Ivan Garcia, 24 September 2015 — The best news for Celestino Cabrera, retiree, who lives in a neighborhood of low-rise houses and steep streets, was the arrival of half a kilogram of chicken per person at his area butcher shop.
“For a week now we’ve been waiting for the ration-book chicken. Lots of Pope, but zero grub,” he says with a smile while waiting in line at a ramshackle meatmarket on Font Street, in Lawton, 35 minutes from the center of Havana.
Throughout 40 years, Cabrera worked at stowing bags of sugar and wheat flour at the Havana port. His meager pension of 243 Cuban pesos (around 9 dollars) per month is just enough to purchase seven pounds of rice, five pounds of surgar, and the 20 ounces of beans that the State provides monthly via the ration book, a few vegetables, and with the rest of the money, he pays his electric bill.
To earn a few more dollars, Celestino watches cars at a farmers market adjacent to the Virgen del Camino, at a central crossroads in the San Miguel del Padrón municipality.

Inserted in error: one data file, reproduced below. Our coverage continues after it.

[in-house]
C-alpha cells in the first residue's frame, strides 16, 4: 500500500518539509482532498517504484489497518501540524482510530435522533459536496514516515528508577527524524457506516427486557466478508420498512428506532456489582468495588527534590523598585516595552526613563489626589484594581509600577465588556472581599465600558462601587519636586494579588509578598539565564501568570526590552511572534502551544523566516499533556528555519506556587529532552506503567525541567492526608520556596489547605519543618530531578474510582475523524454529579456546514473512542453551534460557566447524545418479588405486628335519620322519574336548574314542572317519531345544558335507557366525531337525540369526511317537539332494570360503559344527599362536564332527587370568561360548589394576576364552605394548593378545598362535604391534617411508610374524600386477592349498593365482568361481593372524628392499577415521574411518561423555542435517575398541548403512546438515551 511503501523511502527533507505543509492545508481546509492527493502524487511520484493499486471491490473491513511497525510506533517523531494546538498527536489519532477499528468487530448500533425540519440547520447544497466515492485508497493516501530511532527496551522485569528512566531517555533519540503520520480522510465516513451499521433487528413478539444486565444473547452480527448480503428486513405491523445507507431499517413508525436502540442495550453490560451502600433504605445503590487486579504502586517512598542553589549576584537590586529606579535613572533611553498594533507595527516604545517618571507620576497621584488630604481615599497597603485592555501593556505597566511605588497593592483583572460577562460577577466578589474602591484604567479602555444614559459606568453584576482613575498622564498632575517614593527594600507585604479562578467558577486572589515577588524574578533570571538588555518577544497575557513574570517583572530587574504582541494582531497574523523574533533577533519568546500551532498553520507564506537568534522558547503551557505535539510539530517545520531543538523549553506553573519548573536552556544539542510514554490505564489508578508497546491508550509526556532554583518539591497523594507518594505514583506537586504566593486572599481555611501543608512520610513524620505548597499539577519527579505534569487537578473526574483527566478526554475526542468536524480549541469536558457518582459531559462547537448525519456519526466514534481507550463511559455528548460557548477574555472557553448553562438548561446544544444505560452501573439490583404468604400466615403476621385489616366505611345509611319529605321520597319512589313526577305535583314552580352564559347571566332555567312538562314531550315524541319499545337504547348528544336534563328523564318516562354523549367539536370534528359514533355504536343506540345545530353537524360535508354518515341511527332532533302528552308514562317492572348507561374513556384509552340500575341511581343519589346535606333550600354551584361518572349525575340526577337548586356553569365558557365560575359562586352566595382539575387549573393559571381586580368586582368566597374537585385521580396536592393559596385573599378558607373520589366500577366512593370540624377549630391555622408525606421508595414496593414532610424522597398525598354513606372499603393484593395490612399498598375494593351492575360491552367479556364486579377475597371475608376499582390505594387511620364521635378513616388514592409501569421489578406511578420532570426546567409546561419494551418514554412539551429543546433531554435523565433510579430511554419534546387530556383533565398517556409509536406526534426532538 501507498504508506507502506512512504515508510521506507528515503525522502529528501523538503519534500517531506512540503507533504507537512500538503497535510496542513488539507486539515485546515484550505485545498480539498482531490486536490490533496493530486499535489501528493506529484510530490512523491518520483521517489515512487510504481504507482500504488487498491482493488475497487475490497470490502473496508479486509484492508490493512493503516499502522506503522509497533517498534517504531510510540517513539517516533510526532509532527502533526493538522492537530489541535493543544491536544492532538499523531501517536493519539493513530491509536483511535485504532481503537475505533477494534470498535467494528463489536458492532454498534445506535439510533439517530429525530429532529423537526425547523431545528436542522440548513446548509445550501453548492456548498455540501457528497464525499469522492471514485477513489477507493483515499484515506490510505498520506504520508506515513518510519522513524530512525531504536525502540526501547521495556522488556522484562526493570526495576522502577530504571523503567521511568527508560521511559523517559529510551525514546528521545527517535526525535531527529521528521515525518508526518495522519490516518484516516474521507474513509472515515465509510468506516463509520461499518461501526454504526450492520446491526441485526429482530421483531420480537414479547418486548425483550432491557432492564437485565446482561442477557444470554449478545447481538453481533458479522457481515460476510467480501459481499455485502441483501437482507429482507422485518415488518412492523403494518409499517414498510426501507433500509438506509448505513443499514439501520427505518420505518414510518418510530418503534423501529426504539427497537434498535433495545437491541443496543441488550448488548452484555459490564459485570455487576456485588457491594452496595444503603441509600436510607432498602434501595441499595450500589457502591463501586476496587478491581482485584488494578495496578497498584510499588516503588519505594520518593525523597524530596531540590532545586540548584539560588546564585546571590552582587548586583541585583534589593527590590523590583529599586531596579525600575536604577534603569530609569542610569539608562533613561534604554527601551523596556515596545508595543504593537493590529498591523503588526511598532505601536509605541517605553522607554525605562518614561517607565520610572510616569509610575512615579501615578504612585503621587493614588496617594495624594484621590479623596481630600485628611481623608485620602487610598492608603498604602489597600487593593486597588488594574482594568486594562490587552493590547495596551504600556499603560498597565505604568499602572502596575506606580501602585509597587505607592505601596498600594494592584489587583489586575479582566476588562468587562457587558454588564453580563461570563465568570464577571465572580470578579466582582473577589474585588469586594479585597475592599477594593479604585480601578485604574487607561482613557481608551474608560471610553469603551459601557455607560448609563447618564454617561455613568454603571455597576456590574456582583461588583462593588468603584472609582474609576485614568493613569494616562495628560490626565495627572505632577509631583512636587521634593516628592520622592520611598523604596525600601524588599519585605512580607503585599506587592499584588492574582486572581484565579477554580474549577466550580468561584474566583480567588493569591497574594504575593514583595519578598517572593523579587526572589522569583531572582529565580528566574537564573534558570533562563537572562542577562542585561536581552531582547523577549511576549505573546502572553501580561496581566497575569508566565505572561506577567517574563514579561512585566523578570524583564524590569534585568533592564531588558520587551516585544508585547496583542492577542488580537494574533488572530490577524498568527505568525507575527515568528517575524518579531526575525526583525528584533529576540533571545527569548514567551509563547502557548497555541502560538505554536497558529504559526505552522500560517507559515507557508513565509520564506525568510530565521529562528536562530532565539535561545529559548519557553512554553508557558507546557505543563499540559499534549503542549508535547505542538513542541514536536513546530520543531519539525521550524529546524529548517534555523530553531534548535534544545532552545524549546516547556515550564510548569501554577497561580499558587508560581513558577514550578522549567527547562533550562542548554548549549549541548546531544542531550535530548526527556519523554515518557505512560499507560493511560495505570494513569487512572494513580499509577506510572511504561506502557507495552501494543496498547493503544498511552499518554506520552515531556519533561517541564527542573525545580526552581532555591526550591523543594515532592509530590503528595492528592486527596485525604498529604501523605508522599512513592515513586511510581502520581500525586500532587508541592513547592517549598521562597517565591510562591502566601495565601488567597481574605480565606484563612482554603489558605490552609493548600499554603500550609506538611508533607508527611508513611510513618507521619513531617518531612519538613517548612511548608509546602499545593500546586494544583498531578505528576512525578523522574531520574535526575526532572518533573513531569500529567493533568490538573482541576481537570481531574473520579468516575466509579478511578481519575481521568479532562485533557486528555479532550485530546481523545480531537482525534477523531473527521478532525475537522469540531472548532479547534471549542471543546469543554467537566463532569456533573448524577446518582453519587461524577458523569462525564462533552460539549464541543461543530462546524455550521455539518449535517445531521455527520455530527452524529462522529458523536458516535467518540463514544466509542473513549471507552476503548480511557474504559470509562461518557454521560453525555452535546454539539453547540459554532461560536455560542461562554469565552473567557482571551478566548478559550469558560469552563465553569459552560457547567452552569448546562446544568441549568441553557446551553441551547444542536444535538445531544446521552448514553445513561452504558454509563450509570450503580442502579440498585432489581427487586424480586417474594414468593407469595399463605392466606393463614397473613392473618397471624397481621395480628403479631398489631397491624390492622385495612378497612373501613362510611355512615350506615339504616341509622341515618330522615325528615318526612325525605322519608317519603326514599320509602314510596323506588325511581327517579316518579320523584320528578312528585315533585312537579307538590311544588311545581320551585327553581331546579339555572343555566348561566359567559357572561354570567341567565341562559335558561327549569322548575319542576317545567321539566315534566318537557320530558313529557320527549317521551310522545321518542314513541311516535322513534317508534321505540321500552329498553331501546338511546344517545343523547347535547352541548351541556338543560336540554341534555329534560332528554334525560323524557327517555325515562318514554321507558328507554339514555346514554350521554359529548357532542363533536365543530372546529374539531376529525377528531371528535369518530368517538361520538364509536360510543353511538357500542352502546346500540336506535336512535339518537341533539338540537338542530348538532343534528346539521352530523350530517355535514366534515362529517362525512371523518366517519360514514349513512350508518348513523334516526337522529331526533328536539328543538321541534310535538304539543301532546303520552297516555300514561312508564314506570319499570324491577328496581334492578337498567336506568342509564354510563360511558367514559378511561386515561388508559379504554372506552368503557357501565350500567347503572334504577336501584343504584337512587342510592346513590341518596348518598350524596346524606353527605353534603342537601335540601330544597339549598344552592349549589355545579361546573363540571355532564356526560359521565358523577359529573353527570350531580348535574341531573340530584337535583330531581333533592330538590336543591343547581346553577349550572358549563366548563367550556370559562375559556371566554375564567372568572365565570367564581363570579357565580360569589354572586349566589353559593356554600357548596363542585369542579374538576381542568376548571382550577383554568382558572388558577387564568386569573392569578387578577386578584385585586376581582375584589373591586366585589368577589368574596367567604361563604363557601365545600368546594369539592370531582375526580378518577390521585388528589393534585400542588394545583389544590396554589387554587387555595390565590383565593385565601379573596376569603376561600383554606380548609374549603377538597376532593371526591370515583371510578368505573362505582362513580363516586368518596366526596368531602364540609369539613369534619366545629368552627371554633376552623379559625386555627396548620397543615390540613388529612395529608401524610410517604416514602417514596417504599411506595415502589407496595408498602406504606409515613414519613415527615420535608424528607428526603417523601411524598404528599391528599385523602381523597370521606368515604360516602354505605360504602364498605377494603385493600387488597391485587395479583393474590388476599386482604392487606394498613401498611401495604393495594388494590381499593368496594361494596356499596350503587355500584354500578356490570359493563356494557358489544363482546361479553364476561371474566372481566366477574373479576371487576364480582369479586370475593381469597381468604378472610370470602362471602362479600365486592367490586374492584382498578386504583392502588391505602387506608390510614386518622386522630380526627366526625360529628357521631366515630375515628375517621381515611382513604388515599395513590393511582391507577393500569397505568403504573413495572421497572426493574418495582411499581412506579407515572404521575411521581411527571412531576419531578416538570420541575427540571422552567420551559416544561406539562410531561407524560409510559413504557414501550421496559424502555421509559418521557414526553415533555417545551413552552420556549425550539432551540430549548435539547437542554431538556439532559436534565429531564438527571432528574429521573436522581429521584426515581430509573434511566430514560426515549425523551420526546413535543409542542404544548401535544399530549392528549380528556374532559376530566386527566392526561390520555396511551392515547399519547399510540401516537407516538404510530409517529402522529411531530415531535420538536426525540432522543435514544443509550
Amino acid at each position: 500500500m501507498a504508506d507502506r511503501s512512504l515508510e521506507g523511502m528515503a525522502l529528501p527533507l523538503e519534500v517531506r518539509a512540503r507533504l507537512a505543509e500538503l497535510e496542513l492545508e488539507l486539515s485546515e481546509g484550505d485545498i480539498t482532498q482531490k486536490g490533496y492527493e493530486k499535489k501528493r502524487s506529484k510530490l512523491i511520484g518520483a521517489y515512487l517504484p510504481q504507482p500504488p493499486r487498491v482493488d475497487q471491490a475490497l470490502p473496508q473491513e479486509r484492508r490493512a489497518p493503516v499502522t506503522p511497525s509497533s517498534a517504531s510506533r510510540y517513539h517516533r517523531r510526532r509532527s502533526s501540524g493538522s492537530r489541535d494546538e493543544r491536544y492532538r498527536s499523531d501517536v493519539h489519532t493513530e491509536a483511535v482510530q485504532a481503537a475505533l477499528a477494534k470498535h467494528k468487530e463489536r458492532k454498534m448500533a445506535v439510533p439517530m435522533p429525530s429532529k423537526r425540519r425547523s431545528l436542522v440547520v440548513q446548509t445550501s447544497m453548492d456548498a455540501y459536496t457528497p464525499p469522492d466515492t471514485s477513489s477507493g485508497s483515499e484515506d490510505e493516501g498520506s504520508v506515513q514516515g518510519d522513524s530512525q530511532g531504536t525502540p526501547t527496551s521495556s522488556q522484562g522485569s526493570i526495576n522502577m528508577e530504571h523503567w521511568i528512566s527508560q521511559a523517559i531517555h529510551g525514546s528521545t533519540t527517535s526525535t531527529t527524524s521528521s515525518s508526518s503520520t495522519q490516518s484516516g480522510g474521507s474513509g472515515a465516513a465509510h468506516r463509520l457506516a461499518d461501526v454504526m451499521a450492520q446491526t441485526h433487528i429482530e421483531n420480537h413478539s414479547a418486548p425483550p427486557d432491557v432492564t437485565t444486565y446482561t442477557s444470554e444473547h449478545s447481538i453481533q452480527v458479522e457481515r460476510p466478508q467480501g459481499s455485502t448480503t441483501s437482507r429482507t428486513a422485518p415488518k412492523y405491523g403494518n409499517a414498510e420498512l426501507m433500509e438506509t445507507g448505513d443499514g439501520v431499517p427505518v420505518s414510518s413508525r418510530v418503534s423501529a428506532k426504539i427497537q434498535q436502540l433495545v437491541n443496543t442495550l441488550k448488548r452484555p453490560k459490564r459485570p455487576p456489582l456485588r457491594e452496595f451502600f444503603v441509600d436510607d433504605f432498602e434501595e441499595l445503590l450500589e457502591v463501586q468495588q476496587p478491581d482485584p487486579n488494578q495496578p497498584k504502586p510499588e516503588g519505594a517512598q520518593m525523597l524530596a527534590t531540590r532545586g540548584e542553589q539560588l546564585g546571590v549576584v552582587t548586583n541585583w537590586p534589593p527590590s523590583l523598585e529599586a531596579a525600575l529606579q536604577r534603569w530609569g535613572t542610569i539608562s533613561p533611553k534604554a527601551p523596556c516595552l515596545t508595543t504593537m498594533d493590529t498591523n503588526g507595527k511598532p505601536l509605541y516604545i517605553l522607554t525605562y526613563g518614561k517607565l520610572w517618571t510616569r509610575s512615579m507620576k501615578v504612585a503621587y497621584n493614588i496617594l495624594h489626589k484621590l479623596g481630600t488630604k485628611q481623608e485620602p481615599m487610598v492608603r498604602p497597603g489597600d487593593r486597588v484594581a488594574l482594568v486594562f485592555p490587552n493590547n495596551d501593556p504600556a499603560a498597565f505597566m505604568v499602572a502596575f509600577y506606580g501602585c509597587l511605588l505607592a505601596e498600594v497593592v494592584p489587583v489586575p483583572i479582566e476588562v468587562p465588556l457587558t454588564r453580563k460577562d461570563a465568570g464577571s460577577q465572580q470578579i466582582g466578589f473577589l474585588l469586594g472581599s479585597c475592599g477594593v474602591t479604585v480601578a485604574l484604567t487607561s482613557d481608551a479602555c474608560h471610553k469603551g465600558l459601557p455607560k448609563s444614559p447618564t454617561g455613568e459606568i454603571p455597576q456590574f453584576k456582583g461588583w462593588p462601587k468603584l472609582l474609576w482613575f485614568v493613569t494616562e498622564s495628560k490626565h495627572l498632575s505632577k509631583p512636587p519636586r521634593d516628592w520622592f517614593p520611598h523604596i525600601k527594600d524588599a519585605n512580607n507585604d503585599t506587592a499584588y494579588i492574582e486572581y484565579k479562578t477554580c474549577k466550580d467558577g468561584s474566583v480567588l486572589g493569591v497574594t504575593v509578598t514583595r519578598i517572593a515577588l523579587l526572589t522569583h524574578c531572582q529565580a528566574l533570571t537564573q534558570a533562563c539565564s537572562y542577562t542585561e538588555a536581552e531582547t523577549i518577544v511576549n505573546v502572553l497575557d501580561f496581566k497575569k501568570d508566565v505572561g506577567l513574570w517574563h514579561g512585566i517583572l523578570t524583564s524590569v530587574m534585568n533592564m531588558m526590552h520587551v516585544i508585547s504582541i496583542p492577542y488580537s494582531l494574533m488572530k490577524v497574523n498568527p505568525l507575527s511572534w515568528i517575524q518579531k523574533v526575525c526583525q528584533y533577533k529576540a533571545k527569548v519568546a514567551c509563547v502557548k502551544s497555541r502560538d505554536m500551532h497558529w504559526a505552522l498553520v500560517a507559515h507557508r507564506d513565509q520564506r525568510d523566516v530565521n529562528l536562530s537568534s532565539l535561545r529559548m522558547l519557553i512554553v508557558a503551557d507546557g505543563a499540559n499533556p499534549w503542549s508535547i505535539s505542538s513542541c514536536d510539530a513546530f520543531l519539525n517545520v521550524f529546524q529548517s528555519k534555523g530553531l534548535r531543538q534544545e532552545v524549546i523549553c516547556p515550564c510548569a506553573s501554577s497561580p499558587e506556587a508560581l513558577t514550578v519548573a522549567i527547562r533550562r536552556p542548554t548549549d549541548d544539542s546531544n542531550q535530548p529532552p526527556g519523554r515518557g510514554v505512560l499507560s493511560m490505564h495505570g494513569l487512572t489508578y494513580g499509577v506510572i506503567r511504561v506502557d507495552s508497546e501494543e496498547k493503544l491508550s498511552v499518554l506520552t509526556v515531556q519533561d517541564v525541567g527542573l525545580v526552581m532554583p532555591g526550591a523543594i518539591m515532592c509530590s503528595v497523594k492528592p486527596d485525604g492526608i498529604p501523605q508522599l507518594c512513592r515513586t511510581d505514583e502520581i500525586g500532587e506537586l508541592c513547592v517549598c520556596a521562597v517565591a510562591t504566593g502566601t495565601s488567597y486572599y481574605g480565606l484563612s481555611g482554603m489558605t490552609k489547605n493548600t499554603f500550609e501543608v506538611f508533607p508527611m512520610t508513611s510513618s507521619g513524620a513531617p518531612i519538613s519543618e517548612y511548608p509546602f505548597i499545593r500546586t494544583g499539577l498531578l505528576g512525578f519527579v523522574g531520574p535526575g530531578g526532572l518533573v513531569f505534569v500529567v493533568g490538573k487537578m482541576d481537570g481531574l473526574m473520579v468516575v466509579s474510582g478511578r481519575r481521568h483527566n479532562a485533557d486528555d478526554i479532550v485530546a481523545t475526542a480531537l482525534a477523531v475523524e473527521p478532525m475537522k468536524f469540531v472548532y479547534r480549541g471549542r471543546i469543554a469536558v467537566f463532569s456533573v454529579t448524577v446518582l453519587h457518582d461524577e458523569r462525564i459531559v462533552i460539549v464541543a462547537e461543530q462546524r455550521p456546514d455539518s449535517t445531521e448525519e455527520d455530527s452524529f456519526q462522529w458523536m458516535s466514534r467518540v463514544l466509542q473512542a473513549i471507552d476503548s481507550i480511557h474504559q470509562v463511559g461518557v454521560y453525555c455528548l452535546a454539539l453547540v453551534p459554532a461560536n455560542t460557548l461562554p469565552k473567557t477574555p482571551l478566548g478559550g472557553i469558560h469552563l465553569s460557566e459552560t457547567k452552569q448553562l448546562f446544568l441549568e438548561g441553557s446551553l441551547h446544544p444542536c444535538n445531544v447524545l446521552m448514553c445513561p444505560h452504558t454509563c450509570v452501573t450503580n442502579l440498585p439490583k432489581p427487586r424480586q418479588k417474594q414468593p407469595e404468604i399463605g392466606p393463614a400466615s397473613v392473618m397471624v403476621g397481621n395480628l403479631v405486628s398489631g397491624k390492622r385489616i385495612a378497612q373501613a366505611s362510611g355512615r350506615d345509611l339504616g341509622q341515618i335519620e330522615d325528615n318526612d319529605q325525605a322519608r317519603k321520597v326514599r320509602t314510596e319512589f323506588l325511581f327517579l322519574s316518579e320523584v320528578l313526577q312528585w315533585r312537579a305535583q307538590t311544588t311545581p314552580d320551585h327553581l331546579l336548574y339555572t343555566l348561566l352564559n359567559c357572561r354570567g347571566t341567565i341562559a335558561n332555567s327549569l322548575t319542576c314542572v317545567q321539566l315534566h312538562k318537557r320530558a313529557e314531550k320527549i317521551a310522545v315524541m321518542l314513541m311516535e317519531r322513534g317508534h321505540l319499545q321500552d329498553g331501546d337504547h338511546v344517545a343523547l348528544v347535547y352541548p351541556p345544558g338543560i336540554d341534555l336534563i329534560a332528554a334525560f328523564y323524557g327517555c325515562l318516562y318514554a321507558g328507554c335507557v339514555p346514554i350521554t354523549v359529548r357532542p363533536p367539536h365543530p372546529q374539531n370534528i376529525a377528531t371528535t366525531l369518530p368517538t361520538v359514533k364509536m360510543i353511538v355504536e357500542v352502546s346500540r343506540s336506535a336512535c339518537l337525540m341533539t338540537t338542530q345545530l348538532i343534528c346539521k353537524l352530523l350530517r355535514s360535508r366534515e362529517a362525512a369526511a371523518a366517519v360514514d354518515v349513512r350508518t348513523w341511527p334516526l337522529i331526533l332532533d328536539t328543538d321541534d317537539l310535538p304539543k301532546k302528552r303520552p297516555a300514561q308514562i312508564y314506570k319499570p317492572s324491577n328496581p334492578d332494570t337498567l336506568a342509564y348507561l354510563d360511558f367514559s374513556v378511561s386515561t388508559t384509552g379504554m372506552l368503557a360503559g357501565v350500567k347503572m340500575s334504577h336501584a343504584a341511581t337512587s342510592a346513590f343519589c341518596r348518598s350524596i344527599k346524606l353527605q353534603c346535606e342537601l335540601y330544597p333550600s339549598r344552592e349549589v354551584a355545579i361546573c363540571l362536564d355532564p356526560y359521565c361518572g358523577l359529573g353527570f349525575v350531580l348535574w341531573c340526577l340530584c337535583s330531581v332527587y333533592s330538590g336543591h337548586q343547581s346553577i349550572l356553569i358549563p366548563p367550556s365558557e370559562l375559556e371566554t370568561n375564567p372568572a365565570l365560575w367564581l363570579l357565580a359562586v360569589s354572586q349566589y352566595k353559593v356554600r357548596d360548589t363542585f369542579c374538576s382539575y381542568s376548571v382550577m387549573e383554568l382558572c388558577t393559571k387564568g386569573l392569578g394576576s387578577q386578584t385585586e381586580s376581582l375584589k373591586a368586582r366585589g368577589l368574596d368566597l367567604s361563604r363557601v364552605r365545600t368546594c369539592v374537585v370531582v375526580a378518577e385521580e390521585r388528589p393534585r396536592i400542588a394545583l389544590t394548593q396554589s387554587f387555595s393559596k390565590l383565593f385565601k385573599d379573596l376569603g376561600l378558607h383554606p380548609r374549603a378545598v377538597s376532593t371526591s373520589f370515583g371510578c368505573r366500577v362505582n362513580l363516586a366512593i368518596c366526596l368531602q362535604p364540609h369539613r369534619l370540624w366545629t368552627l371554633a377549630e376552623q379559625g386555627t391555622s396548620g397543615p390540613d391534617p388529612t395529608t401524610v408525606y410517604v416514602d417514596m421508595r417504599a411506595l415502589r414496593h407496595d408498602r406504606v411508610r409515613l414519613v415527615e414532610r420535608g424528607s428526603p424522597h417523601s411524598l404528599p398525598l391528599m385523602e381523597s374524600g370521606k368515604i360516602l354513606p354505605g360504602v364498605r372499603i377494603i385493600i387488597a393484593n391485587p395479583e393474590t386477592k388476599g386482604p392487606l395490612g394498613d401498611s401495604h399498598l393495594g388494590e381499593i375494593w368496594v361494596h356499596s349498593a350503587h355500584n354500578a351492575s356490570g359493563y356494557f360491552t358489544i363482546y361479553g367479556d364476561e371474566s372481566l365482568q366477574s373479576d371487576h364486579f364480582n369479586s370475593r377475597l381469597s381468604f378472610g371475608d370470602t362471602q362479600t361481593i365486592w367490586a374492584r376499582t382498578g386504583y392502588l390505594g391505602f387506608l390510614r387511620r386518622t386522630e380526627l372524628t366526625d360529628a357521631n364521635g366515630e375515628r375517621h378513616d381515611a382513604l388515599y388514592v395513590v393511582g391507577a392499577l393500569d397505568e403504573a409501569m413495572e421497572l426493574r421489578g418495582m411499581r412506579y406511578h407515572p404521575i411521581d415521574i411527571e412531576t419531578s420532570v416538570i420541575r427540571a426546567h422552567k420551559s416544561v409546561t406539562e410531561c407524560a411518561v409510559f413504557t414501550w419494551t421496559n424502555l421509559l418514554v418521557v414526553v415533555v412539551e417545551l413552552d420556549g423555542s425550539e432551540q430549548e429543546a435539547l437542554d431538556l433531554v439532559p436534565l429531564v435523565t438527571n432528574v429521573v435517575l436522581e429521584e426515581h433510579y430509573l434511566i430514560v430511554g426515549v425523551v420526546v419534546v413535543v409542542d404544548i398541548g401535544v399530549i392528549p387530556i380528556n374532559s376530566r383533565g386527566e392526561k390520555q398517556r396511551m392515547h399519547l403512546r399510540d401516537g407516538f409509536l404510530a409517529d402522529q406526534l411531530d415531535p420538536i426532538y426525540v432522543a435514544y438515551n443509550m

For Cabrera, Pope Bergoglio is a distant guy. “The Catholic Church in Cuba is a white thing. My grandparents were kids of Haitians. The religions I knew were Ñañiguism, Palo, and Santería. I respect the Pope, but his sermons are not my sermons.”
Very nearby Celestino’s apartment lives Berta Soler, leader of a faction of the Ladies in White. Every Sunday for the last five months and a half, after Mass at Santa Rita of Cascia church in the elegant Miramar neighborhood west of the capital, Soler, a woman of warm character and voice, along with three dozen other women, hoist placards demanding democracy and an amnesty law for more than 60 political prisoneres.
One wing of the Cuban opposition disagrees with the path taken by the national Church. The new scenario after 17-D*, negotiations with the US, and the goodwill between the regime and the Vatican, have not produced a democratic opening in Cuba, not even the recognition of and tolerance for differences.